We love working in places that open our eyes to the world. We fell in love with Derry / Londonderry working on the team helping the city become the UK’s first City of Culture in 2013.
I was first invited over to Derry-Londonderry in 2012 to advice on the build up to their City of Culture 2013 year. A city this small (population 150,000) had been brave in bidding to become the UK’s first City of Culture (and the choice of Derry had been equally brave by the panel of judges). In 2012 Derry was still a way from having everything in place and was clearly ambitious to deliver a special year for its residents, the wider area and for the national and international visitors who would be attracted by the concept of City of Culture. Am sure it’s the same for everyone, but on my first visit I was struck by how welcoming Derry folk are and intrigued by the myriad layers of history including the history of conflict that I had grown up watching on the news. There were still issues. Shortly before my first visit a letter bomb had damaged the Culture Company offices and forced them out to another location. There were forces at work still hell bent on making life difficult.
The City of Culture got the creative community talking, its ambition became infectious, abandoned and once bombed buildings were seen as opportunities. People talked of a renaissance of the shirt making industry (Derry once led the world in shirt making with 18,000 employed in production) and opened pop up exhibitions and artistic interpretations in the grand old shirt factories.
2013 was an unqualified success with more than 400 events delivering in excess of 1 million audience. It played host to some of the largest national events including the Turner Prize and Radio One Big Weekend. It contributed £130m investment in capital infrastructure and £20m in cultural programming. A survey of external perceptions of Derry~Lononderry showed strong agreement that the City of Culture 2013 had improved Northern Ireland’s reputation as a tourist destination. Bingo!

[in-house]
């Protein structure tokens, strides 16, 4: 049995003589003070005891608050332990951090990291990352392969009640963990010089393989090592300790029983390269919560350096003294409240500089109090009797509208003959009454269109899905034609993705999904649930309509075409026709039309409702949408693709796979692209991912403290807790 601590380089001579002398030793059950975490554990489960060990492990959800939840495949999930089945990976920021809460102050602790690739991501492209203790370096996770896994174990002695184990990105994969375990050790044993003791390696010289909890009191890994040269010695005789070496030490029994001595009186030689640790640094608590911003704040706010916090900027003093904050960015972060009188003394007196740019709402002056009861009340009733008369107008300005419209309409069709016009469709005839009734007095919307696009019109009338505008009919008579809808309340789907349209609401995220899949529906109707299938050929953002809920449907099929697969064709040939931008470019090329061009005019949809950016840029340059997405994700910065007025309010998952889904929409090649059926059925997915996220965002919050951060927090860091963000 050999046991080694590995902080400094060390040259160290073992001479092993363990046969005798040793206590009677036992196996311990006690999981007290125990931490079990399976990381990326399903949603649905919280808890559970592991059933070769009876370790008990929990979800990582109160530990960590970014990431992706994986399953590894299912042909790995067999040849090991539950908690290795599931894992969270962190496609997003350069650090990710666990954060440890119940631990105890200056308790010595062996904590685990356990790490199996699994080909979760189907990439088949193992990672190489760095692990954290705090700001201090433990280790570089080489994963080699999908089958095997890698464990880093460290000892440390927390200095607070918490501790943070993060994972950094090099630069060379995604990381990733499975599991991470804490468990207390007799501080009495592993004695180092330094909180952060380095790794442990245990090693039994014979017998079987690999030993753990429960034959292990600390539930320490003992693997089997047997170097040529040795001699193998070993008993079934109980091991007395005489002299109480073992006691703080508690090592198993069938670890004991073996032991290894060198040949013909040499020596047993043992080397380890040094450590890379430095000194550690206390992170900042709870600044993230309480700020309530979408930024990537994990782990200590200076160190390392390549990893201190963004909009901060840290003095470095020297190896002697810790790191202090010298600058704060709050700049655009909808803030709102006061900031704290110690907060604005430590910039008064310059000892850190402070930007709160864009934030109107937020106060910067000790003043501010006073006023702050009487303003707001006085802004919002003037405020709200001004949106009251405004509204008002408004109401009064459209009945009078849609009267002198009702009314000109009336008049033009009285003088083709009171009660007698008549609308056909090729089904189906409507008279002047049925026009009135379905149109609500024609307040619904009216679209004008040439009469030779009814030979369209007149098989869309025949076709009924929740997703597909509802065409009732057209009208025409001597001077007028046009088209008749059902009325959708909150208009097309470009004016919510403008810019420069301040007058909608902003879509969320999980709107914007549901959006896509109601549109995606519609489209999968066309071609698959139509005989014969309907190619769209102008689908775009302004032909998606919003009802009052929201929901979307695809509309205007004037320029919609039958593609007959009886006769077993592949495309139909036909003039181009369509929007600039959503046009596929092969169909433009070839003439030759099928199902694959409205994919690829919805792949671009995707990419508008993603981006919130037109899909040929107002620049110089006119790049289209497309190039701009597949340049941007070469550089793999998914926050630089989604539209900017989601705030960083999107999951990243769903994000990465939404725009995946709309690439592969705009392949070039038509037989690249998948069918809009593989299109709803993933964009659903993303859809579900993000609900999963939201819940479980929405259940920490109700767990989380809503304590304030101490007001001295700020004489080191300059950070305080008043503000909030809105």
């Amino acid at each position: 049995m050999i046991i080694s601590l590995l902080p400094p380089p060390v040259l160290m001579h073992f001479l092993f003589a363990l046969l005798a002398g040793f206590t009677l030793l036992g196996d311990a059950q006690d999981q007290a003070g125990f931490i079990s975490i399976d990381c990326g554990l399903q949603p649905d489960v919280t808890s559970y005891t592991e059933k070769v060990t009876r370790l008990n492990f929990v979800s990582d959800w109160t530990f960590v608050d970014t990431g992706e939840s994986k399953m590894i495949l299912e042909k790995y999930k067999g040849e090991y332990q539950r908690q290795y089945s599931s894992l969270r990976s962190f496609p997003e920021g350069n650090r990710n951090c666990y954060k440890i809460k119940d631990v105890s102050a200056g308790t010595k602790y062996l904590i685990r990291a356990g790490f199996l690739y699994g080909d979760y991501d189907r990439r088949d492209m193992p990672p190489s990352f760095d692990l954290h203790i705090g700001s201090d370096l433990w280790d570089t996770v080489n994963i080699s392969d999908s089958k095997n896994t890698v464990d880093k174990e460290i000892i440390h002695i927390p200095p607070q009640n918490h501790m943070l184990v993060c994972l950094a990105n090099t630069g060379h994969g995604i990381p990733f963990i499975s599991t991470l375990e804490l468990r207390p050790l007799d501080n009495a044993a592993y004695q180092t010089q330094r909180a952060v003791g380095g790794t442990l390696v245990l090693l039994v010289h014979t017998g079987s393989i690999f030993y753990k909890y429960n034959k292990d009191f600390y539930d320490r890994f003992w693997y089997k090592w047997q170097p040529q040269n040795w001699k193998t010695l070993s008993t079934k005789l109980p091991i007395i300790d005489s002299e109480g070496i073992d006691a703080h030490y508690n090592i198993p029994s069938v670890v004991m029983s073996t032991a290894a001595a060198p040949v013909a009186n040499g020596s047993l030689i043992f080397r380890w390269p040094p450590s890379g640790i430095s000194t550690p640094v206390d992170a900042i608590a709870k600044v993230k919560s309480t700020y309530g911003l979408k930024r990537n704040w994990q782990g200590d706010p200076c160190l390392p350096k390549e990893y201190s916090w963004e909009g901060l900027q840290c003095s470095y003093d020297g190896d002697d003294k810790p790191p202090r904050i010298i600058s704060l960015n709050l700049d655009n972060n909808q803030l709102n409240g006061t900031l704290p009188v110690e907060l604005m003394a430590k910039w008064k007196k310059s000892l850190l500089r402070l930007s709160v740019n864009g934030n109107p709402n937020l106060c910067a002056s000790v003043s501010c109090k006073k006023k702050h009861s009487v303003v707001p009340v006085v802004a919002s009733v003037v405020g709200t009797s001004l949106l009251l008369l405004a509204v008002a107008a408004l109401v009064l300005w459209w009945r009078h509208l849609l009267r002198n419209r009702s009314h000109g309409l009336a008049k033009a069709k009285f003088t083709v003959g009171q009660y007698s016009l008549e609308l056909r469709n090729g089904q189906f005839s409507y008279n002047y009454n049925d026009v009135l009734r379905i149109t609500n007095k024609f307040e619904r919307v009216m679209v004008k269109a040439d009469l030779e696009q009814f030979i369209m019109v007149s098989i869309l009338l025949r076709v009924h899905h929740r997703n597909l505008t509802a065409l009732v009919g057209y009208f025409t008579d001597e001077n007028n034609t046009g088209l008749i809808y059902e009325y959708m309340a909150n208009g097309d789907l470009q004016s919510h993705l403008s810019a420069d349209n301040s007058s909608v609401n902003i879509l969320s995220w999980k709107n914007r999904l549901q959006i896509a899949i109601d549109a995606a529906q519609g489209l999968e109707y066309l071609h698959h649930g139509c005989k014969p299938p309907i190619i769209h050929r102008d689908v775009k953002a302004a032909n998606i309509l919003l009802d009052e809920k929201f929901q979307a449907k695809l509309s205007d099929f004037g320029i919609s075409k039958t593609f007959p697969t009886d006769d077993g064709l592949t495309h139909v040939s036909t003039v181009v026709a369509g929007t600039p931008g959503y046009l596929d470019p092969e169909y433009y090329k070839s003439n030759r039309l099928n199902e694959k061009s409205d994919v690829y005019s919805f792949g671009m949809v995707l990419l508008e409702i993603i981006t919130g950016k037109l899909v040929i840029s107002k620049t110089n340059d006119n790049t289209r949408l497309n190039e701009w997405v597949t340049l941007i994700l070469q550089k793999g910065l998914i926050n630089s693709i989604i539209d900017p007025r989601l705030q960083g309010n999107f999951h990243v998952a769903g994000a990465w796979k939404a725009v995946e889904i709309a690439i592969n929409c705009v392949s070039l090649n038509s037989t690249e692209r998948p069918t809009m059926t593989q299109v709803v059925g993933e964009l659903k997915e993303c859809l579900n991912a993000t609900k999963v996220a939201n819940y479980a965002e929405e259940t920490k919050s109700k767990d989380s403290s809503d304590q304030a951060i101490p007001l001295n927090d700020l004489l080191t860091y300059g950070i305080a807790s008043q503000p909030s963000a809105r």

Returning in November 2014 I met up with the team who had worked so hard to make 2013 such a resounding success and found the city in rude health and the team energised and confidently building a real legacy. The city was looking magnificent, spotless and my run across the Peace Bridge, through Ebrington Square and along the new riverside walkways as first light lit up an eerily flat River Foyle was so uplifting that I am planning to come back and run to the beaches next time (maybe the Derry Marathon in May?)
The city was hosting its First Fashion Festival and I visited the brand new Fashion Hub that had just opened in a long term abandoned historic building. The Derry Fashion Hub is a wonderfully though out facility that is exactly what our town centres need. A space for young designers to work, be mentored and be able to access the kind of machinery and facilities (not to say visibility) that they could not hope to own in their studios. It’s a place to swap ideas and feel part of an industry rather than that lonely and often debilitating situation of working in isolation as so many young designers have to. The Fashion Hub and its incubator units is the perfect stepping stone from design education into starting a business and is just one of the wonderful legacies that City of Culture 2013 bequeathed to the good folk of Derry.
The future is not going to be easy with the increasing squeeze on public finances and the EU monies are not flowing as freely (but the EU has been a real help in aiding regeneration in places like Derry that with its recent “troubles” is so deserving of outside help) but it is clear that Derry has a group of leaders and a population who know now that they can deliver and have developed and are developing skills that will ensure an ever brighter future. I urge you all to go and experience a city with a fascinating history and a very bright future.